Man is the creature who makes pictures of himself and then comes to resemble the picture —Iris Murdoch
What are we doing when we aspire to change? Why do our actions in the present sometimes run counter to our future goals? Why am I writing this newsletter late on Saturday night when I should have started it on Wednesday?
All good questions.
The first answers rush in and are hard to dispel — that I am dumb, lazy or poorly organised. This vein of self-criticism is both self-defeating and self-reinforcing, but nothing out of the ordinary. Why do these criticisms feel like obvious explanations, though I know I am capable of working hard, intelligently and effectively when required? I think that it stems from disappointment. Not a disappointment with myself per se, but a sense that my actions have separated the real me from my self-image. When Iris Murdoch says, ”Man is the creature who makes pictures of himself and then comes to resemble the picture”, it makes me think that we don’t stand within our self-image, but instead it walks ahead, just out of reach in our future. We are the shadows of our self-image. We are tethered to it in perpetuity, a two-dimensional shade, painted across reality’s pavement, the result of our towering self-image blocking the light.
To follow in the footsteps of this aspirational image isn’t always a bad thing — we need a paragon with which to compare ourselves and to strive to surpass. In this vein, I’ve found that James Clear’s maxim that identity change is the shortest route to behaviour change to be helpful when building new habits and ditching unhelpful ones. It’s a lot easier to establish a meditation or exercise practice by replacing “I have to…” with “I’m the kind of person who…” To adopt the identity of someone whose conduct I admire uses my subconscious desire to decrease the distance between me and my idealised self to my advantage. However, I’m careful to keep my identity small. You’ll note that in the above metaphor, my self-image stands between me and illumination. The larger my identity, the more I resemble an inhabitant of Plato’s cave, watching shadows play across the wall, blind to the complexity and nuance of the real world.
I am drawn to activities like photography, reading, meditating, which help to free me from the tyranny of self-image and self-perception. When I fix my attention on a changing stimulus: the composition in the viewfinder, the words on the page, the in breath and the out breath, I can push my internal critic out of awareness. When I read a book, I don’t have to think about my performance against a benchmark or how I look to the world (except when I was a teenager reading Russian literature on the tube). There are many more activities that lend themselves to flow — from the traditional, like prayer or playing music; to the contemporary, like computer games or applying makeup while lipsyncing to hip hop on TikTok. (I haven’t tried the latter, but it looks like it requires concentration.)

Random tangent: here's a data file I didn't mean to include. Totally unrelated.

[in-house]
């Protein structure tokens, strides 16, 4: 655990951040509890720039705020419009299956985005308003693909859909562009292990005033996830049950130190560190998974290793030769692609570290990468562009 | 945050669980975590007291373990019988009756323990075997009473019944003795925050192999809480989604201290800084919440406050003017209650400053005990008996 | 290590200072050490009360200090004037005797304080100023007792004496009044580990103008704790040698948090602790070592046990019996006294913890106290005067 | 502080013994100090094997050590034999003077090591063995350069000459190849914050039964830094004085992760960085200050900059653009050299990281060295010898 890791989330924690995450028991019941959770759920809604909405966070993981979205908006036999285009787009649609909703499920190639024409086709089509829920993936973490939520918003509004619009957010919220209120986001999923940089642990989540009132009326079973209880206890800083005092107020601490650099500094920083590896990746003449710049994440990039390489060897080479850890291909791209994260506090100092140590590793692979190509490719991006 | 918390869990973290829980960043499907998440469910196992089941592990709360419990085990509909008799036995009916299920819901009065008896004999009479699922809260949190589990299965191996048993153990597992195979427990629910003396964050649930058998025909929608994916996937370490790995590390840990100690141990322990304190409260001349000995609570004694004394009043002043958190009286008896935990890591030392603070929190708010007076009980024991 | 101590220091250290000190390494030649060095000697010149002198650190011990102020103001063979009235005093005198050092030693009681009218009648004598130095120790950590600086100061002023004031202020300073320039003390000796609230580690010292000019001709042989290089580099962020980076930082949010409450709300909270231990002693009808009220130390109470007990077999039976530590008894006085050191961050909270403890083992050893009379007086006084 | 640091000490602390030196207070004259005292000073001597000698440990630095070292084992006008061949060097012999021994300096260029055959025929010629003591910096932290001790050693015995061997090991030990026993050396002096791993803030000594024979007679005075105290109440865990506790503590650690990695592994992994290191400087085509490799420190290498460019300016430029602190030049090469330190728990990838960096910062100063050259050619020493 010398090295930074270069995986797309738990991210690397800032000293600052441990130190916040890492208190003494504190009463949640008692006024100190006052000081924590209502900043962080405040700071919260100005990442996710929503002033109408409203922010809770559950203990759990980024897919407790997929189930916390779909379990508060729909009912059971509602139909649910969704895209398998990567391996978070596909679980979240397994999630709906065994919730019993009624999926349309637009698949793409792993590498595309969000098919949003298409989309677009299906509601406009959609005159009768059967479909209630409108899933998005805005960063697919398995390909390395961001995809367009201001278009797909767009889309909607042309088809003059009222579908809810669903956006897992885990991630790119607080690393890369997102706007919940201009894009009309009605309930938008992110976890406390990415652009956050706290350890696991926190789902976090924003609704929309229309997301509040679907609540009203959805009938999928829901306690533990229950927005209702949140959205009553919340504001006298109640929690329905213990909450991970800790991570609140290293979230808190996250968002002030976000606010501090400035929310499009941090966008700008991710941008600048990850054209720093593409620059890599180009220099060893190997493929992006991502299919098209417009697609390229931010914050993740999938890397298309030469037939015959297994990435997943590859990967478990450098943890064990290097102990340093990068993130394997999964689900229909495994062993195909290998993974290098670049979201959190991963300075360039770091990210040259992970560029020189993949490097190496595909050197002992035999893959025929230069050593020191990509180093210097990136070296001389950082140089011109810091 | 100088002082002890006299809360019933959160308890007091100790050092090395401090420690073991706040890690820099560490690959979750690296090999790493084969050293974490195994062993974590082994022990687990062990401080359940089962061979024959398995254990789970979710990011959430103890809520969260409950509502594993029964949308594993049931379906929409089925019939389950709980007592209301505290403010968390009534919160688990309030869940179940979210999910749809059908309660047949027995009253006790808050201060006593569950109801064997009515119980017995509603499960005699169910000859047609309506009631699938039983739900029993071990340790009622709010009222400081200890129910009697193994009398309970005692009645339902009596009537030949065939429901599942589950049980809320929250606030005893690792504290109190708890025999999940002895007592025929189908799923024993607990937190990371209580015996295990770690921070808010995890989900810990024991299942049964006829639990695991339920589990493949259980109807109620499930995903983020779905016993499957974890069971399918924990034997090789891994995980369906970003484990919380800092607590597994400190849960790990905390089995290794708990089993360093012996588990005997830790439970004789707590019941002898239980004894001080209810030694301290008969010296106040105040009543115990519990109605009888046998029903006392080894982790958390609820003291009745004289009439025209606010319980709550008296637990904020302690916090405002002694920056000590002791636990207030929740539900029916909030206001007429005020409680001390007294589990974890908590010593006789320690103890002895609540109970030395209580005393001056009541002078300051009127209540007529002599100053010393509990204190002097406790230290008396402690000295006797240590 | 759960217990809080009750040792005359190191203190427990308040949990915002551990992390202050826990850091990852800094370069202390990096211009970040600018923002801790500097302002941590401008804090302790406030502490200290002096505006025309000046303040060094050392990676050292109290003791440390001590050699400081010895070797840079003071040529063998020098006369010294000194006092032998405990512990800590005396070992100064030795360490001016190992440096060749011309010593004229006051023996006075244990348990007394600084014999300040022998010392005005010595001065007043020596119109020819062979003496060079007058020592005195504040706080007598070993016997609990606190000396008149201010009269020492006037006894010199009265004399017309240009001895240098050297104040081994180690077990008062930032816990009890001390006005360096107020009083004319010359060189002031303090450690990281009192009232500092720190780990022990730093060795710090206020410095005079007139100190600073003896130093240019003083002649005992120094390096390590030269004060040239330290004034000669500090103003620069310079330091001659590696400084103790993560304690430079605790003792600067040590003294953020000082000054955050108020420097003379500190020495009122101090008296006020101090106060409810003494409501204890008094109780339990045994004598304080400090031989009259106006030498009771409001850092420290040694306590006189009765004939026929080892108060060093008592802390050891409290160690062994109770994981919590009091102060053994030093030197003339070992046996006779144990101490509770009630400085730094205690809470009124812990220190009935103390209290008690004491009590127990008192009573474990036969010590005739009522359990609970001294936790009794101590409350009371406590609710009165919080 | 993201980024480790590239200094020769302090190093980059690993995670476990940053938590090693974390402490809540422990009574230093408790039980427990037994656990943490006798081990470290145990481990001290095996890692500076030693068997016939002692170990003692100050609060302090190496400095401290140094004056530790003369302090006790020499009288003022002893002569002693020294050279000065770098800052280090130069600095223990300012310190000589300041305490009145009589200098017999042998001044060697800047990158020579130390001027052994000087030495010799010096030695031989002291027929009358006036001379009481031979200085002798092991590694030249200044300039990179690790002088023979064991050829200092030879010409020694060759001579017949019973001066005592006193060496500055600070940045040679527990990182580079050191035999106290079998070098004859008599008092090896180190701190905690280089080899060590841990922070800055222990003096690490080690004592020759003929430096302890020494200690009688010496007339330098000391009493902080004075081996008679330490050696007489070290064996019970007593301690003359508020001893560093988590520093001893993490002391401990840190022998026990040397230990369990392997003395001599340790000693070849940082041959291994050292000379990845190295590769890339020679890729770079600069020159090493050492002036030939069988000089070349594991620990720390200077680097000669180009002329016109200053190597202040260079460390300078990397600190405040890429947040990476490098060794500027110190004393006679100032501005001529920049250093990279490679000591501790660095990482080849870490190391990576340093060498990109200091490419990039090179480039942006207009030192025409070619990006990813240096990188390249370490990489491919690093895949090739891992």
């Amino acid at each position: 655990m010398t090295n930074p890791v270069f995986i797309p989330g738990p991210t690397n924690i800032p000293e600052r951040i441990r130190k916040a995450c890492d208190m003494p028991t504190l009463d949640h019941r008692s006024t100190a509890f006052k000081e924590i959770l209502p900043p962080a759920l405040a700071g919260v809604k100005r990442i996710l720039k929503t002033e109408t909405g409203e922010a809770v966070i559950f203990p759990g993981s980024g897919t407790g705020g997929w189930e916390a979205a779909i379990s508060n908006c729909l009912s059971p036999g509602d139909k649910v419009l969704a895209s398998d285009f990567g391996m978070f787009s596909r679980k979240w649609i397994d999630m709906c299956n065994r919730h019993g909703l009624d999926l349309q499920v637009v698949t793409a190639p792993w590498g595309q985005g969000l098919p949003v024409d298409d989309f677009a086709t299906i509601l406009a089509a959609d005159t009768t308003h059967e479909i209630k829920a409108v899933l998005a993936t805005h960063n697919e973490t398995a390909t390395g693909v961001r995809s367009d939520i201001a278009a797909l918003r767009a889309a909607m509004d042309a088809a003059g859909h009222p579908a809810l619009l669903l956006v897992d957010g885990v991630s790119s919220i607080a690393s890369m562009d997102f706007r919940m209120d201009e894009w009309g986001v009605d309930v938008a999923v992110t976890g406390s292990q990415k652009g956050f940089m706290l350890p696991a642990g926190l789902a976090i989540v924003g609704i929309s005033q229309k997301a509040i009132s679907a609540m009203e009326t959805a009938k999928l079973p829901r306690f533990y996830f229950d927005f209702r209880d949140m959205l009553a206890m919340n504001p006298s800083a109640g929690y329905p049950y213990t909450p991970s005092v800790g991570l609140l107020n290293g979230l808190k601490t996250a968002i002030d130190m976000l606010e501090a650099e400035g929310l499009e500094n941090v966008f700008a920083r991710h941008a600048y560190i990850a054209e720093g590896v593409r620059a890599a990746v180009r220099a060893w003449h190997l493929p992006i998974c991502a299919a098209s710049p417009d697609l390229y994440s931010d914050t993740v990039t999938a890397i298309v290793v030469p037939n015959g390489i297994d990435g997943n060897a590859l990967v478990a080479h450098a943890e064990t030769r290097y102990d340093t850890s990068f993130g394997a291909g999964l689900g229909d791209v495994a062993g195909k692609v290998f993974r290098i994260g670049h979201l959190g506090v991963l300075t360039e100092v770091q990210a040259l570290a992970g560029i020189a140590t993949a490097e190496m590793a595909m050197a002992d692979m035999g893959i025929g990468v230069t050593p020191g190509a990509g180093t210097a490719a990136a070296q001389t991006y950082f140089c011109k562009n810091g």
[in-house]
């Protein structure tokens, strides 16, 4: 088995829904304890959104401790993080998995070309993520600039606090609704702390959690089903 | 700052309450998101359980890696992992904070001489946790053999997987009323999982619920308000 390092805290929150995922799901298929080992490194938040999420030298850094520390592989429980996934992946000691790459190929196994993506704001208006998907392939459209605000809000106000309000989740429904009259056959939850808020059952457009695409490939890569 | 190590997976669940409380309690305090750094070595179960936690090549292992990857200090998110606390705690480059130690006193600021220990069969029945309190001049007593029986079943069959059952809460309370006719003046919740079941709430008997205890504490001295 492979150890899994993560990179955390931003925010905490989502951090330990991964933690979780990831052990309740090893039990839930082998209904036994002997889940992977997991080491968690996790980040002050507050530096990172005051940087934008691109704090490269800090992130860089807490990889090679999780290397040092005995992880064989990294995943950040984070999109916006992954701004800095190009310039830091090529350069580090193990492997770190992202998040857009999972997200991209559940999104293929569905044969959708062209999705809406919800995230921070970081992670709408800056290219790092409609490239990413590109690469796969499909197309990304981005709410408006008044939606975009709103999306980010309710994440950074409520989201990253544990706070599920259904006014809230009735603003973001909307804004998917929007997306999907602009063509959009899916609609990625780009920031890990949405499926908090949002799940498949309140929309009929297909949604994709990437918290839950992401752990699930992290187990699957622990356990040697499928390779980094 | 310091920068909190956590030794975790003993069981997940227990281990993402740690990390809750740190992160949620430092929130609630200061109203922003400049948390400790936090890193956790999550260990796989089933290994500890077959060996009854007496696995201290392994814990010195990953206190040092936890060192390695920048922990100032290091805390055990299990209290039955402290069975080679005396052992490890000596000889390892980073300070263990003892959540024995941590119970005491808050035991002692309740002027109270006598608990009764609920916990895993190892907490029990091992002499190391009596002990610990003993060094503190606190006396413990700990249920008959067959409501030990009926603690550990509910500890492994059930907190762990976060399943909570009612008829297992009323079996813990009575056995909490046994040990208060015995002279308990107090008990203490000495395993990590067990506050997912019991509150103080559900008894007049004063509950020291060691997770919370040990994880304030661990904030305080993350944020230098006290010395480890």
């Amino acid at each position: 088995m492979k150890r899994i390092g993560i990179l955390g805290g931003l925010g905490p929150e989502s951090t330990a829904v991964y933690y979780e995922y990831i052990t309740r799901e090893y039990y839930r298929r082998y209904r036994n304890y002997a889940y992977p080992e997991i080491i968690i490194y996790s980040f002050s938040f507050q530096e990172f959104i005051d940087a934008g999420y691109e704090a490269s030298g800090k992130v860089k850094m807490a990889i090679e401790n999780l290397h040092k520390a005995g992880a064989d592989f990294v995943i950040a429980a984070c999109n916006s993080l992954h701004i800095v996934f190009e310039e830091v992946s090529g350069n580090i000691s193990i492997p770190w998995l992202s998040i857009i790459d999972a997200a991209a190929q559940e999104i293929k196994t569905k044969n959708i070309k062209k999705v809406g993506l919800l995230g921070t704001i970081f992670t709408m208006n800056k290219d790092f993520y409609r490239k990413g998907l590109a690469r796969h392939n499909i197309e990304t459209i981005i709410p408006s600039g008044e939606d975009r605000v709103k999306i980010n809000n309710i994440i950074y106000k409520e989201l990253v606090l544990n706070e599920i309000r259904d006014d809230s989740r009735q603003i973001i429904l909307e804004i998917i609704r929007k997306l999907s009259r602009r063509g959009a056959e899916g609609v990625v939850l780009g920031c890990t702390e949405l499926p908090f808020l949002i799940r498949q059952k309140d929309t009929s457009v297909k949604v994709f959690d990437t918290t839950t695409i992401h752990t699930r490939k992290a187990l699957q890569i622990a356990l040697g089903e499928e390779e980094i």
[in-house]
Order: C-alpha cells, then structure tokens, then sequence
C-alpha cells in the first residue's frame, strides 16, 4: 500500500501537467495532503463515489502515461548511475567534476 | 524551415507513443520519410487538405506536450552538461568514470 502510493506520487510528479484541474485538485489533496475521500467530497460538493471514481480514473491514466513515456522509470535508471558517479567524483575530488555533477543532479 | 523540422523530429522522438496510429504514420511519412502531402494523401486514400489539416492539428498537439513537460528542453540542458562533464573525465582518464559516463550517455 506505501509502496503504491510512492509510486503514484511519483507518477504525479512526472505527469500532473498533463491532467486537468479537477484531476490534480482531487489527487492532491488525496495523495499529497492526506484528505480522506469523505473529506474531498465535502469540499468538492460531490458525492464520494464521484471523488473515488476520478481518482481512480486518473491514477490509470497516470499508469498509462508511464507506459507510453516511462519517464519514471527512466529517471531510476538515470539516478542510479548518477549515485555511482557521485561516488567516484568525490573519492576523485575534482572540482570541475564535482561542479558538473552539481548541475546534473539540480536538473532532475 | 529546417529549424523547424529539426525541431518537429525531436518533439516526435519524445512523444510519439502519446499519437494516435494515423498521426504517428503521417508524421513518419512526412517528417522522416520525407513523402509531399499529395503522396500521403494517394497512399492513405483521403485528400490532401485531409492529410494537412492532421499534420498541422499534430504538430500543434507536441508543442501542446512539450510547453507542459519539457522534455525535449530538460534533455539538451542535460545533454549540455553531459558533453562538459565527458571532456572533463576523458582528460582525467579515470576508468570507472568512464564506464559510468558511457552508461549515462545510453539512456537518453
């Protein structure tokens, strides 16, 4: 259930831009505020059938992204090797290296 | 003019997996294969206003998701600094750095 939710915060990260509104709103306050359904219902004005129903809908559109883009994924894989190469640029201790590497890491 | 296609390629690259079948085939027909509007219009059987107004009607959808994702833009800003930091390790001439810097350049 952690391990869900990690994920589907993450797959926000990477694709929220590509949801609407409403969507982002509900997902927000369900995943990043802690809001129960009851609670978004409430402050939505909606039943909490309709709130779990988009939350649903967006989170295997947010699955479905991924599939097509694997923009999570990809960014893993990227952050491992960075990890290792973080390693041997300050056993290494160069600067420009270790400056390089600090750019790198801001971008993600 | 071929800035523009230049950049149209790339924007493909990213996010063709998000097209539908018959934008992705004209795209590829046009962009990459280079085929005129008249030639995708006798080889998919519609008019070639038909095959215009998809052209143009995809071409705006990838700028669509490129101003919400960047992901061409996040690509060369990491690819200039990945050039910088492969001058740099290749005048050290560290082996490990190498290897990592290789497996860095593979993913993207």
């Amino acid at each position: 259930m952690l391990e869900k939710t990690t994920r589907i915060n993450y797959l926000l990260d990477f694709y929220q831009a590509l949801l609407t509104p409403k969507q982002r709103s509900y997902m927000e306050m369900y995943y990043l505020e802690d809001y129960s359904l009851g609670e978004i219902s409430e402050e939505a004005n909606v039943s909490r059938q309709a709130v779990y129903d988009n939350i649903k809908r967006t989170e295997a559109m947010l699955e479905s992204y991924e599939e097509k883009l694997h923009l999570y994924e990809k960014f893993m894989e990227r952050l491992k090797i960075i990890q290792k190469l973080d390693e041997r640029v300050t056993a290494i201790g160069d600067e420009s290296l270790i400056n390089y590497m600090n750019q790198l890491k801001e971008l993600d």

Flow states are powerful because they move you towards your goals while shielding you from the wrath of your internal critic. Though it’s helpful to see where you’re lacking; this information is hard to act on if it’s delivered with a whip tongue. The goal is to take action and course correct as you go, not berate yourself into inaction for every misstep. I’ve found this to be as true for creative work as it is for ethical living. When you are in the process of creating, you need to set the voice of the editor aside. I still find it helpful to cultivate and aspire towards a self-image that is kinder, more empathetic and more effective than it’s yet possible for me to be. However, I try to steer in its direction with compassion for my present failings and while celebrating the small wins along the way.
A genius is the one most like himself —Thelonious Monk
PSA: the current Sunday release date is destroying both my weekend and my sanity, so I am going to experiment with a weekday release for the next few weeks. A Thursday late afternoon / early evening drop is the frontrunner at the moment.
Is it an instrument or a lengthy marble run constructed in a Japanese forest? Perhaps both?
I Recommend Eating Chips
As smart and elegant as it is dumb and charming. Short, but sure to brighten your day.
Introduction to Alexander Technique – It’s Not Posture
I have been playing with some of the expanded awareness practices from this article when I walk in the park or around the block with the dog. Subtly trippy and very relaxing. The title is aimed squarely at me — I thought AT was all precision sitting down and balancing books on your head — turns out it’s much weirder and deeper than that. See Michael Ashcroft’s Twitter for some excellent threads if you want to explore AT further.
Inside Silicon Valley’s Dangerous Game of Occasionally Not Eating
I’ve been intermittent fasting for a while and am now experimenting with 24 hour or longer fasts once a month. This article gives some of the backstory to the practice and current state of the research
UK Hip Hop and Grime edition
PYSCHODRAMA — Dave
A stone cold masterpiece — intelligent and devastating
The Worst Generation — Che Lingo
Smooth flow, killer hooks and effortless lyricism
Send Them to Coventry — Pa Salieu
Sparse and twisted production, dark, aggressive and exciting
Where Have You Been? — Jaykae
Birmingham’s finest – storytelling that goes hard
23Winters — Kojey Radical
Moody and introspective, a dream-like haze of sampled voices and woozy beats